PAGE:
No. The Supreme Court recognized in its 1957 decision Sweezy v. New Hampshire that a university, as an institution of higher learning, has the freedom “to determine for itself on academic grounds” four basic questions: “who may teach, what may be taught, how it shall be taught, and who may be admitted to study.”
None of these institutional freedoms, however, should be interpreted as limiting the individual freedoms of students or faculty. Public colleges and universities are still prohibited from taking action against professors and students based on their thoughts, opinions or pursuits, which may be unorthodox, so long as their work and expression doesn’t directly damage the university’s academic purpose. Courts have consistently overruled the efforts of public colleges to establish speech codes or otherwise burden free speech and expression on their campuses.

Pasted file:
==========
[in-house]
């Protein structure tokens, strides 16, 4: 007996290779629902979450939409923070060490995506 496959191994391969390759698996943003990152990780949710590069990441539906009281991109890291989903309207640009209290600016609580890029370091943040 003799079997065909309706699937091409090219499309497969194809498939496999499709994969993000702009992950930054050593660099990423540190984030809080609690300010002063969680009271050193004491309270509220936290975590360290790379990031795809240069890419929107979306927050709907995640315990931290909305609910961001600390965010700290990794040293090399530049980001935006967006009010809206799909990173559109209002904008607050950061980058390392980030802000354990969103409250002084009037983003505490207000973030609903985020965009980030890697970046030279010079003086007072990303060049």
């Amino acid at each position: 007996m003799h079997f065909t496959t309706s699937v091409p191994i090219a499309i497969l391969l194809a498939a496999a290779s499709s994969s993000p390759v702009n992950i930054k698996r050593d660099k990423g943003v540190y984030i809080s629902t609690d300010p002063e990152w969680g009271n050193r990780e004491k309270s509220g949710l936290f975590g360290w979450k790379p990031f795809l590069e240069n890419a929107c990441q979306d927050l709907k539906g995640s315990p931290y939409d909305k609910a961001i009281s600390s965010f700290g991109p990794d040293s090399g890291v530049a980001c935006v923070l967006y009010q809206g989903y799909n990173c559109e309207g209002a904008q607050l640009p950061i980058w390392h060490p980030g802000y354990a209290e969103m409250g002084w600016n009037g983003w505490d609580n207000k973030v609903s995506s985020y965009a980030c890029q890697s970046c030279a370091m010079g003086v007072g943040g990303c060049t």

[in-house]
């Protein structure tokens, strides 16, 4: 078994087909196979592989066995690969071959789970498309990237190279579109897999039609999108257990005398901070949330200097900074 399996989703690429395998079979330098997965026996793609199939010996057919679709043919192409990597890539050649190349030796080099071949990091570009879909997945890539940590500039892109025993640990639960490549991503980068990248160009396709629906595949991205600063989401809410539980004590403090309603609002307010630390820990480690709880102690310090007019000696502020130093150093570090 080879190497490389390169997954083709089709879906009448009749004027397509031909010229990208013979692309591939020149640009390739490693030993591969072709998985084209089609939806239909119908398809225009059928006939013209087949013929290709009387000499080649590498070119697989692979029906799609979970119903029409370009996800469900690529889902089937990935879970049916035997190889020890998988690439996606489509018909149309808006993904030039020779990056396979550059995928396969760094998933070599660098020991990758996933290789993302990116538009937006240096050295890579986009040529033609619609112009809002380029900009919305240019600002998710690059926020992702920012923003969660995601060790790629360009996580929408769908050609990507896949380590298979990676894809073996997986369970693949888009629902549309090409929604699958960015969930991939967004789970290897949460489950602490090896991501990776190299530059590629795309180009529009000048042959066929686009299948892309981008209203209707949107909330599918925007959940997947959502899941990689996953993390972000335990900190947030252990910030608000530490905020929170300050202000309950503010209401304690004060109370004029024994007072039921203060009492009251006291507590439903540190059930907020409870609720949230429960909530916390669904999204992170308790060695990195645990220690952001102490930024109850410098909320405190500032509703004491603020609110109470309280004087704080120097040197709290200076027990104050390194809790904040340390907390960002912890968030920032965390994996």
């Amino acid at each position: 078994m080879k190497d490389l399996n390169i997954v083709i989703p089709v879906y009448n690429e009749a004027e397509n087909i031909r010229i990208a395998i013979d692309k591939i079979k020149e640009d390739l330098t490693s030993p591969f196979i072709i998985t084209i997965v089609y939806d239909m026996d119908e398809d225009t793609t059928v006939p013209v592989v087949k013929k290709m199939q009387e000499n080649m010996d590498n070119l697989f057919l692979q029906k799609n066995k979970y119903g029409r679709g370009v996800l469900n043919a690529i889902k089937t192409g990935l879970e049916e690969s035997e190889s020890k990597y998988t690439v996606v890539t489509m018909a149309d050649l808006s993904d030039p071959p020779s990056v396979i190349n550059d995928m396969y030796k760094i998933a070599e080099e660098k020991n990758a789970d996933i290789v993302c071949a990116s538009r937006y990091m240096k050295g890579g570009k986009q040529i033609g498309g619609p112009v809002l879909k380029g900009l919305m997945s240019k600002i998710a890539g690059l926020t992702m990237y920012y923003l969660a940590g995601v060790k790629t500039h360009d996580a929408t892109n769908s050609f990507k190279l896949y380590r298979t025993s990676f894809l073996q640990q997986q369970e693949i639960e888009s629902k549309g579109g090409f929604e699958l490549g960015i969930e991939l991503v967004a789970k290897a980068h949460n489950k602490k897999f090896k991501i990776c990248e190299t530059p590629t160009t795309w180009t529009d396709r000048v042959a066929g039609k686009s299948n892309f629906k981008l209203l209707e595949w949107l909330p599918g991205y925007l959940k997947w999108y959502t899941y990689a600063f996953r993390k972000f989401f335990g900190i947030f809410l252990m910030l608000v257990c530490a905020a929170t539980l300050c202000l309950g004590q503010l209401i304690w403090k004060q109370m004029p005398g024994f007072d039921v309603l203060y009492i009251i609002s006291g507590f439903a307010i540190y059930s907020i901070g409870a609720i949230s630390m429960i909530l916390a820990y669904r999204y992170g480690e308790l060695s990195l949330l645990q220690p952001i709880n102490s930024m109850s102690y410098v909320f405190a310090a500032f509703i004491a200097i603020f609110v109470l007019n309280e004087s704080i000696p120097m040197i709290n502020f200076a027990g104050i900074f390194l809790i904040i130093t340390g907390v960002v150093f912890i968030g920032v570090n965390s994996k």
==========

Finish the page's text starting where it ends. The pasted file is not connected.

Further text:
Some educational administrators have sought to protect students from various forms of sexual and racial harassment by invoking “academic freedom.” Their argument is that no student can be truly free in his or her scholarly efforts where there is the shadow of racism, sexism or heterosexism.
A number of schools have implemented plans to prevent such attitudes from affecting students, but the result has been an uneasy tension between the rights of students to have a learning environment free of hostility and the ability of professors to engage their classes freely without having their own expression chilled by fears of mistaken intentions. This is a contentious issue and one that seems unlikely to find a simple or quick solution.